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Texas school superintendent speaks out after parents accosted 2 teachers over masks

Tom Leonard is the superintendent of the Eanes Independent School District in Austin. (Provided Photo/CNN)

 (CNN) — A school superintendent in Texas is speaking out after a teacher was physically assaulted and another harassed in incidents involving masks.

The incidents happened Monday at a “meet-the-teacher” event ahead of the first day of school on Wednesday, Tom Leonard, the superintendent of the Eanes Independent School District in Austin, told CNN. He said he wrote a letter to the public in response.

“Obviously there’s people who feel on either side of masks all over the country, and that’s no different than in my community,” Leonard told CNN.

“We had some parents who, not many (but) a small number, who were making it difficult, I think, for our teachers to do their jobs.”

One case concerned a masked teacher and a parent who repeated loudly, “I can’t understand you if you don’t take that mask off,” Leonard said, and the teacher felt uncomfortable and reported it.

“In another instance, a parent made the unwise decision to physically remove the mask from the teacher and that’s not acceptable,” he said. “The teacher felt extremely uncomfortable. A principal in the building dealt with the situation. She luckily was close.”

No charges have been filed, a decision that would be up to the teachers, Leonard said. But it puts the teachers in an awkward situation, because they want to maintain a good relationship with their students’ families.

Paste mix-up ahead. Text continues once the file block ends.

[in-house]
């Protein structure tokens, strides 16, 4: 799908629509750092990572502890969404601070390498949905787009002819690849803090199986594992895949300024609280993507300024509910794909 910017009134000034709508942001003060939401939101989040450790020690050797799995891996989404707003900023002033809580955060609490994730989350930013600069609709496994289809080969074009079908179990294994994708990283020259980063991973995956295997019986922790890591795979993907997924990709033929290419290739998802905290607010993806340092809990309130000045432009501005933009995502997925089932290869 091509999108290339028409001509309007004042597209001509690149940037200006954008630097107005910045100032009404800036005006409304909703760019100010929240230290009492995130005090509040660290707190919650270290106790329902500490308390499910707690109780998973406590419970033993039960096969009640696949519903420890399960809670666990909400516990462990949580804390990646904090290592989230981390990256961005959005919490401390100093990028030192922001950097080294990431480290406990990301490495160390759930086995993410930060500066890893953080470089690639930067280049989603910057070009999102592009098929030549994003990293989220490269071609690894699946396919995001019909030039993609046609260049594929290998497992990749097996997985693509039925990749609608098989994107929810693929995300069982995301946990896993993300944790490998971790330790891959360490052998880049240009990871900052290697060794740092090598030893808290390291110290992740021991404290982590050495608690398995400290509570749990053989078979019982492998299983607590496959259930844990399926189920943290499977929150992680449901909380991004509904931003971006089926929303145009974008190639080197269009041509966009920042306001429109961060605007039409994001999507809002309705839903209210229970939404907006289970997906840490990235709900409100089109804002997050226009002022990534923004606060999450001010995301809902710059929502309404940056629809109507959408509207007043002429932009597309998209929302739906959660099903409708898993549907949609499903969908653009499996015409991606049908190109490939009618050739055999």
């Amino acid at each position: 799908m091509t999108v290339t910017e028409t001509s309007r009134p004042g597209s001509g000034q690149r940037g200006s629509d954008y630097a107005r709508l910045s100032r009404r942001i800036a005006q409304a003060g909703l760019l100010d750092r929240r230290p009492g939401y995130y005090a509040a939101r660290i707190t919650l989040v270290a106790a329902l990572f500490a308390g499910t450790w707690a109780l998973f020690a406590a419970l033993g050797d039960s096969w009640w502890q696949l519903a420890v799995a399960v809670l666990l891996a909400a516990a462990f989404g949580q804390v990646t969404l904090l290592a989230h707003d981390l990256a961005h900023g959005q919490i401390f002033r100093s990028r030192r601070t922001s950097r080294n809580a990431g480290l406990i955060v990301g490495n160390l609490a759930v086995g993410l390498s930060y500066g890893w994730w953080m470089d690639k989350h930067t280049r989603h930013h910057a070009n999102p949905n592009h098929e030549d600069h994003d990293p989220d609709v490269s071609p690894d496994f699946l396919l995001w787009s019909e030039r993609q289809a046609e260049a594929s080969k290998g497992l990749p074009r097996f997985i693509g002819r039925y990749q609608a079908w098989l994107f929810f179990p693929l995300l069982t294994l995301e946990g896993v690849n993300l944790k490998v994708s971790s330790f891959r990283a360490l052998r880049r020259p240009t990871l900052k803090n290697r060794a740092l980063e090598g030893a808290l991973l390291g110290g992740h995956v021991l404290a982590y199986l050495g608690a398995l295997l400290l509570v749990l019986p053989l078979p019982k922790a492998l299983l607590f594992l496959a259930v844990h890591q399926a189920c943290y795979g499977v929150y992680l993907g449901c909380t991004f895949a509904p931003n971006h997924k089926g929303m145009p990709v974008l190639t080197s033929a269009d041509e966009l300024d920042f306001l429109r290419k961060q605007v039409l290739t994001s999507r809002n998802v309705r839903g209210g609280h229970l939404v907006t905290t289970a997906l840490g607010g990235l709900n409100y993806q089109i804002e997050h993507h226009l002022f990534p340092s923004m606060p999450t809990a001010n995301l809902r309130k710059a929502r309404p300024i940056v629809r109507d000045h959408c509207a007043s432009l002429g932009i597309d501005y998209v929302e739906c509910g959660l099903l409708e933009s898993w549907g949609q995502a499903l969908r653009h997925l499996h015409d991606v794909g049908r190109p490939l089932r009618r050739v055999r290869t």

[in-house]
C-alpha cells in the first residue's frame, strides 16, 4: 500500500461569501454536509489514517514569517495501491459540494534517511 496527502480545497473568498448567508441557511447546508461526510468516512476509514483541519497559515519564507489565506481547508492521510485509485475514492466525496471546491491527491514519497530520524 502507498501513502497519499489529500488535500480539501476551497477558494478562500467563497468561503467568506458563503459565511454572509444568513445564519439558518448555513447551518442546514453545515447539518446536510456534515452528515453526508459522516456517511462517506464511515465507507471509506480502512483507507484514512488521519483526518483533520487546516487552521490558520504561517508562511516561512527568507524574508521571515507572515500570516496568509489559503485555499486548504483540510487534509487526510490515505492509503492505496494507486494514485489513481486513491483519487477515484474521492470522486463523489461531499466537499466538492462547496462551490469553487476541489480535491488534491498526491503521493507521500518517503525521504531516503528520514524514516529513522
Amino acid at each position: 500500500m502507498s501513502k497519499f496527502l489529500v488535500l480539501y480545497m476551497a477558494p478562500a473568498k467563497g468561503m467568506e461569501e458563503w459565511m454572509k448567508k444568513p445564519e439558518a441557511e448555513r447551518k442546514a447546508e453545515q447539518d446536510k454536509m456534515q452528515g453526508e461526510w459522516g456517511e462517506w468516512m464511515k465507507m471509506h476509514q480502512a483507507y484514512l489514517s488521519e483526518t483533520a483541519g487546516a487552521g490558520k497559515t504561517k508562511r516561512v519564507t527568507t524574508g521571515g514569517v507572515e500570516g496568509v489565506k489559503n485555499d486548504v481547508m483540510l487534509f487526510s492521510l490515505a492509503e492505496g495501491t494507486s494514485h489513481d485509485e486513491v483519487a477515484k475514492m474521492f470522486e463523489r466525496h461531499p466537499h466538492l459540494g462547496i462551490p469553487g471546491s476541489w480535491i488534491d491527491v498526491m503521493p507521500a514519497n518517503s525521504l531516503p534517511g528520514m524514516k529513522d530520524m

The superintendent said that if there are repeated incidents, they could file a no trespass order to keep the parent off the campus.

The superintendent felt he needed to say something

“We had more and more conversations administratively, and I felt I had to say something,” Leonard said.

The letter described the incidents and reiterated the county’s position on masks in schools.

“Unless the Texas Supreme Court eventually rules this order is superseded by an Executive Order from the Governor, the Travis County Order presently mandates masks in all schools in Travis County,” the letter said.

“No matter where the laws ultimately land, for the good of the community during this stage of the pandemic, we will follow guidance from the Centers for Disease Control (CDC), which ‘recommends universal indoor masking for all teachers, staff, students, and visitors to K-12 schools, regardless of vaccination status.’”

“The kids are watching what we do and we need respect,” Leonard told CNN regarding the letter. “Let’s just leave the mask wars out of the schools. You want to fight those wars, fight them somewhere else, but don’t mess with the teachers. They have a hard enough job right now.”

Mask mandates may not be the real problem

However, Leonard lamented that it’s not the issue of mask mandates that’s the problem — it’s enforcing them.

“What do (teachers) do if a kid refuses to wear a mask? Suspend them? Suspend them how long? Now, last year we had the authority through (the Texas Education Authority) to actually say, you don’t want to wear a mask, you’re going to be remote. We had that ability and authority. I don’t have that authority now,” he told CNN.

All the district can do is highly encourage mask-wearing, Leonard said. About 90-95% of students in their elementary schools are wearing masks. In the high schools, he estimated 50-60% are wearing masks.

“We’re going to try to do everything we can do to help our doctors and our nurses get through this wave and a next wave if it comes, but we’re going to keep things as normal for kids as we can, and we’re going to be an oasis for kids,” he said.